There’ll be more people watching others immersed in VR worlds than people actually wearing the headsets themselves. A 5% ratio, akin to football, seems like a reasonable estimate. The audience for the possibilities that VR immersive experiences unlock far exceeds the size of the product category itself.
Last year I wrote about Dream SMP and pointed to something similar going on:
One streamer performing in Dream SMP might have say 50k people watching at any one time. But I’ve seen shock on media peoples faces when I tell them that ALL the roleplaying streamers might have more than 20k people watching. Meaning in total there could be 250k people watching the drama unfold from different points of view. Bigger audiences than live TV.
Just as it is for the 95% of the population who don’t play football, when walking in a park, a stray football might arrive in your direction – and you kick it back. Occasionally with VR/XR worlds you may want (or feel the need) to interact with a world directly.
You don’t need a 3.5k headset to do this now, and you won’t in future. Instead you’ll pull out your phone fire up a world browser and interact with the XR or VR world layer. Then log out when you’re done.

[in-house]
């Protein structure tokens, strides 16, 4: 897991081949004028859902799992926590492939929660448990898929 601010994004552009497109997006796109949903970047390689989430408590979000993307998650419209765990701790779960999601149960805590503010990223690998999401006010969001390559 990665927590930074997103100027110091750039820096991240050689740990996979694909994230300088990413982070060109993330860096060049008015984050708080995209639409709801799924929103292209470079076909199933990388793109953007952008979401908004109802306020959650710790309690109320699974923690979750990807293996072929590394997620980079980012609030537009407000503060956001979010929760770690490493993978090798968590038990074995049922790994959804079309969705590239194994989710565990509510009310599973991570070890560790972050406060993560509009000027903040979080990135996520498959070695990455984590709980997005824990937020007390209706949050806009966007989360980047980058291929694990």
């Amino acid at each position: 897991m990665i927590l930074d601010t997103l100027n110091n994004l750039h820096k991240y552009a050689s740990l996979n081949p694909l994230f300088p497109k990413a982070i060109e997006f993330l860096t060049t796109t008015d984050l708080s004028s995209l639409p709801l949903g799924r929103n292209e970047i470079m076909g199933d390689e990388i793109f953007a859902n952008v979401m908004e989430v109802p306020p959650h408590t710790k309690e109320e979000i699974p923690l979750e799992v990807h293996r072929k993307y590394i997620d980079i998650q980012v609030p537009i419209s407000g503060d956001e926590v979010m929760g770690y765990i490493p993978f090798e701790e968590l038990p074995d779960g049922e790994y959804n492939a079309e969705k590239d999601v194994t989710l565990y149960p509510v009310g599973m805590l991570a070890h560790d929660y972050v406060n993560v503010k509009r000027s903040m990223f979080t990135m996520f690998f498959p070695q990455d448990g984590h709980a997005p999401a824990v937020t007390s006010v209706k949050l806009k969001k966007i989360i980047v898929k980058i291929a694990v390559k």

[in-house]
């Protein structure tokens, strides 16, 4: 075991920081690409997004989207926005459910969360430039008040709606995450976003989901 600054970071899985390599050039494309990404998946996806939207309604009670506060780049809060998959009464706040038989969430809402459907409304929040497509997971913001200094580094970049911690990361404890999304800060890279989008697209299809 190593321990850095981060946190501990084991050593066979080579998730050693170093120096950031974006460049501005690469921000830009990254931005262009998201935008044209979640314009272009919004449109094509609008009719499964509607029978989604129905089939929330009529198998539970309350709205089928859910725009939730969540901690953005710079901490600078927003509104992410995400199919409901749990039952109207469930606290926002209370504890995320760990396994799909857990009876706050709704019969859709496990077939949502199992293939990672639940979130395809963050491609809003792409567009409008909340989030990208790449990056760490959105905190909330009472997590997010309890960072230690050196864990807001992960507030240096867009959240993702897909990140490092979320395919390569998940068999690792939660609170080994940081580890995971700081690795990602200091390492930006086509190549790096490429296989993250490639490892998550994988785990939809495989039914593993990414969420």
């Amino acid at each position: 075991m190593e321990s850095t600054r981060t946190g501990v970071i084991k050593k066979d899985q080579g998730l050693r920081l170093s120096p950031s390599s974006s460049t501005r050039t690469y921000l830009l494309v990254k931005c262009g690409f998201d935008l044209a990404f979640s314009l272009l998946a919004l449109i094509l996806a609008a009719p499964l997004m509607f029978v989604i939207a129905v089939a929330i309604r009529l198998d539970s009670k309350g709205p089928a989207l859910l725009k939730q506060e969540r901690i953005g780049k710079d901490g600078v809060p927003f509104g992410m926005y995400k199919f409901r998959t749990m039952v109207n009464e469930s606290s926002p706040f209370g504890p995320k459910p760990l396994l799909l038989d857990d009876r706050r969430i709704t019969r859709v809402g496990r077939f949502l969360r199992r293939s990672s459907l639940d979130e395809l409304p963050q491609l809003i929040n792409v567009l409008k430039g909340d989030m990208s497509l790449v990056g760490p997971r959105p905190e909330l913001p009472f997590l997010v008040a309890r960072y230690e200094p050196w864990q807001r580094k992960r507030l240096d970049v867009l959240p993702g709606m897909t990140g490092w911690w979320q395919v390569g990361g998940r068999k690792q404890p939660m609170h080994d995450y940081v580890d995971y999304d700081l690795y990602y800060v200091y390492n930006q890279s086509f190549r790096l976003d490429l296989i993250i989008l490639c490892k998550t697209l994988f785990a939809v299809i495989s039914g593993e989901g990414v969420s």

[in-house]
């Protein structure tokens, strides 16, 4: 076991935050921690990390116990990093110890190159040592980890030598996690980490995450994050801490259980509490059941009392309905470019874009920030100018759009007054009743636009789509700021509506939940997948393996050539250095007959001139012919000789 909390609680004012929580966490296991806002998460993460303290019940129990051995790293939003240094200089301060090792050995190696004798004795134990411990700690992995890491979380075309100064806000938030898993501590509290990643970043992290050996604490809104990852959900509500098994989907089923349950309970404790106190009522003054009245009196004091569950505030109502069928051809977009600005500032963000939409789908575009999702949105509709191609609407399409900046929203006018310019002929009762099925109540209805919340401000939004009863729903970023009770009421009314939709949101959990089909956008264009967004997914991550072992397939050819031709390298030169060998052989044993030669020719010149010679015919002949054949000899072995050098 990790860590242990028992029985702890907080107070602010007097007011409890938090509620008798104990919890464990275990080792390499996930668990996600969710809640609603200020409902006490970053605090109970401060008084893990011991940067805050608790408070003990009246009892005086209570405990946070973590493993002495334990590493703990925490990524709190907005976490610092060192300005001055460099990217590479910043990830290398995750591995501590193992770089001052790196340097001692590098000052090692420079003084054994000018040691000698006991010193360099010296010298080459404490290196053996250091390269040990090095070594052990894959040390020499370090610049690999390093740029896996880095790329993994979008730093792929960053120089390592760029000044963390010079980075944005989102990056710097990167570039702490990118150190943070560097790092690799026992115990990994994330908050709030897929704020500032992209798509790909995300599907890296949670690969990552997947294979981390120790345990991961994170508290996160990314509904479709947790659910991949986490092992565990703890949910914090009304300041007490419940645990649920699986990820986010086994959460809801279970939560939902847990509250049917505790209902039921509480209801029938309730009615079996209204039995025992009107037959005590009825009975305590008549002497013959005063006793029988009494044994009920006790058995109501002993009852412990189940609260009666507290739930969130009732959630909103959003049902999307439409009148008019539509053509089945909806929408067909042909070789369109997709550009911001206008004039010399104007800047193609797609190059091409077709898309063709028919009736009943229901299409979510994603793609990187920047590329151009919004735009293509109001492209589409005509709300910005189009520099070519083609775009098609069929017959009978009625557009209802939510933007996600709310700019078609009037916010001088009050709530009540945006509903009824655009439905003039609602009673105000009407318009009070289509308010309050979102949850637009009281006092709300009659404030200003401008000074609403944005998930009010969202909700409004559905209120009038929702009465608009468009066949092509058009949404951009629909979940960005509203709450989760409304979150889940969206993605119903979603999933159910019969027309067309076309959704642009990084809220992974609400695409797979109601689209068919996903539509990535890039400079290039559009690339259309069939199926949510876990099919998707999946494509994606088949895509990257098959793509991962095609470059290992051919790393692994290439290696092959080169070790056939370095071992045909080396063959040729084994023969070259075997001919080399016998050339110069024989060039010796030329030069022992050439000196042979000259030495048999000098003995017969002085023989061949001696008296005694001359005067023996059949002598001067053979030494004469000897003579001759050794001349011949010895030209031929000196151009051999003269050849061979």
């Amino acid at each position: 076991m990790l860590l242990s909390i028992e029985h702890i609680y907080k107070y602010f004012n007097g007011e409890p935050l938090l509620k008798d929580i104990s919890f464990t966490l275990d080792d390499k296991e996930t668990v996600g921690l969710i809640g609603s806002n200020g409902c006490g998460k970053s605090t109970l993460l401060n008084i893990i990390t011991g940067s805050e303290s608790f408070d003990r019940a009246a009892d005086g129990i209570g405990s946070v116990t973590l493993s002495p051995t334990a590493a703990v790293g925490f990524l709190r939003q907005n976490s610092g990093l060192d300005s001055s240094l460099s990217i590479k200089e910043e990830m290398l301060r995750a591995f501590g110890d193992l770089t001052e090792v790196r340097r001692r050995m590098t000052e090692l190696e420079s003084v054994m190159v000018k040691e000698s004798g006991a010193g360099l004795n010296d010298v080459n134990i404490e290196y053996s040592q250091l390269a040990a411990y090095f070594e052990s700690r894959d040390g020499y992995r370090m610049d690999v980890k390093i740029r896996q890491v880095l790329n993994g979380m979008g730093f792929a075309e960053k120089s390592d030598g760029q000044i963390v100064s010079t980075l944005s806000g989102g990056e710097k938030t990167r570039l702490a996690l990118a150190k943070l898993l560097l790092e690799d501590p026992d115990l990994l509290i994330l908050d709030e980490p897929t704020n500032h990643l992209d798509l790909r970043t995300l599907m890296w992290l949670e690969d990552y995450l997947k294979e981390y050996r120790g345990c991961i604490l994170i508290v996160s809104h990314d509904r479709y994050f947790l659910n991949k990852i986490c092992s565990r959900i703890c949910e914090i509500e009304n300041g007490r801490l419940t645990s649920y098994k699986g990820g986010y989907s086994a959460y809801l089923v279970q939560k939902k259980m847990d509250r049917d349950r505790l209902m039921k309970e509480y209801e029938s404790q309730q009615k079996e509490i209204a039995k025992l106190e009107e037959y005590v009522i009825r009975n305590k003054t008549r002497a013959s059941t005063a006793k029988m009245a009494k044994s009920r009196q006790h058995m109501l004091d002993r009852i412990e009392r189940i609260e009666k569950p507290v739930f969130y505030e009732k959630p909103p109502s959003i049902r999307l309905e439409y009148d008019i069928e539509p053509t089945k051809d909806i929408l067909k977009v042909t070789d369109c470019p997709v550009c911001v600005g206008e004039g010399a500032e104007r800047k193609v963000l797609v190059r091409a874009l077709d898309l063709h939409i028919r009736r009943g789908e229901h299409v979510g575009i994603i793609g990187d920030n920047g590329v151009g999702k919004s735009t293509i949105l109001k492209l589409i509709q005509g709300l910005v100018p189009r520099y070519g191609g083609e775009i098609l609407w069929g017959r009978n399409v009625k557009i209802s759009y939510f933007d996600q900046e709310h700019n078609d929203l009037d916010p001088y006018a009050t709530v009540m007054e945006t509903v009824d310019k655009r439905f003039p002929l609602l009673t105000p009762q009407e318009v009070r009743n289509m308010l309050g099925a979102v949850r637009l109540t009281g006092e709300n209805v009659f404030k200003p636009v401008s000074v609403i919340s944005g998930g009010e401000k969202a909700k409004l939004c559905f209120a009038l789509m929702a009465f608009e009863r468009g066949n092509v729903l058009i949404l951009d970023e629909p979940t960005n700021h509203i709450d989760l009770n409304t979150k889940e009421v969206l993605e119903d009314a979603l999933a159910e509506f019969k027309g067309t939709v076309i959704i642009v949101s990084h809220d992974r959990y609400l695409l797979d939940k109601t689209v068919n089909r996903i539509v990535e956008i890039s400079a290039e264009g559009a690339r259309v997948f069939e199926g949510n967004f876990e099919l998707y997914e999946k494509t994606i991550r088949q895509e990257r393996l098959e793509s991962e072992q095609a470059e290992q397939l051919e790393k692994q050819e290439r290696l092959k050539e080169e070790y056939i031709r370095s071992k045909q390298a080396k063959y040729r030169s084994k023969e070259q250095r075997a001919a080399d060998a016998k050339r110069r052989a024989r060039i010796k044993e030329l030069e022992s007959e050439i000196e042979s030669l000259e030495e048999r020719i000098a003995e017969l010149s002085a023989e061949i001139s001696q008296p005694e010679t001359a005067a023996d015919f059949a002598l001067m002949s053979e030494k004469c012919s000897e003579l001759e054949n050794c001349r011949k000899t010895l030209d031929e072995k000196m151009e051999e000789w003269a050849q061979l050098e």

Worlds will have many windows.
Apple’s branding for the Vision Pro announcement was coding new worlds:
Worlds, both virtual and real, are undoubtedly the new medium of the 21st century. The initial branding and pitch to developers reflects this.
But the reality of these new worlds will look like is way more nuanced than simply saying Immersive worlds are the future. Rather everyone dedicating time and energy to participating in these worlds, they will also be observed from a distance, from the outside. Think Marvel’s MCU, Star Wars, etc, reading about events in Eve Online, or the popularity of RPG shows like critical role.
The Vision Pro seems to lay the groundwork for the future of facial computing, setting a standard for upcoming technologies. Yet, unless Apple is really ready to invest billions and billions of dollars to reshape cultural attitudes, convincing us to incorporate these devices into our daily lives, I can’t envision VR becoming a dominant product category.
As an aside, I think people who wear Apple AirPods look stupid as hell. I have no idea why people spend so much money on uncomfortable in ear headphones that make you look like you have cigarette’s tucked in your ears.
Then I remember that we’re 20 years deep into the cult of white Apple headphones…
My initial response to the Vision Pro’s price was to equate it to the cost of a brand new Fender Custom Shop ’62/’63 Stratocaster:
The comparison is fitting – both are high-end items that consumers will proudly keep in their homes. Both are windows to worlds.
Keep that idea in your head and fuse it with my earlier comments about audience sizes and participant ratios. A high end guitar is similar.
Some people own expensive things and keep them in their homes and barely use them. Some people use their expensive thing all the time, a smaller percentage use their expensive thing in front of small audiences, and a few exceptional people use their expensive thing in front of audiences of millions.
So it will be with the Vision Pro.
It’s not the headset that’s important it what windows, to what worlds, it opens up.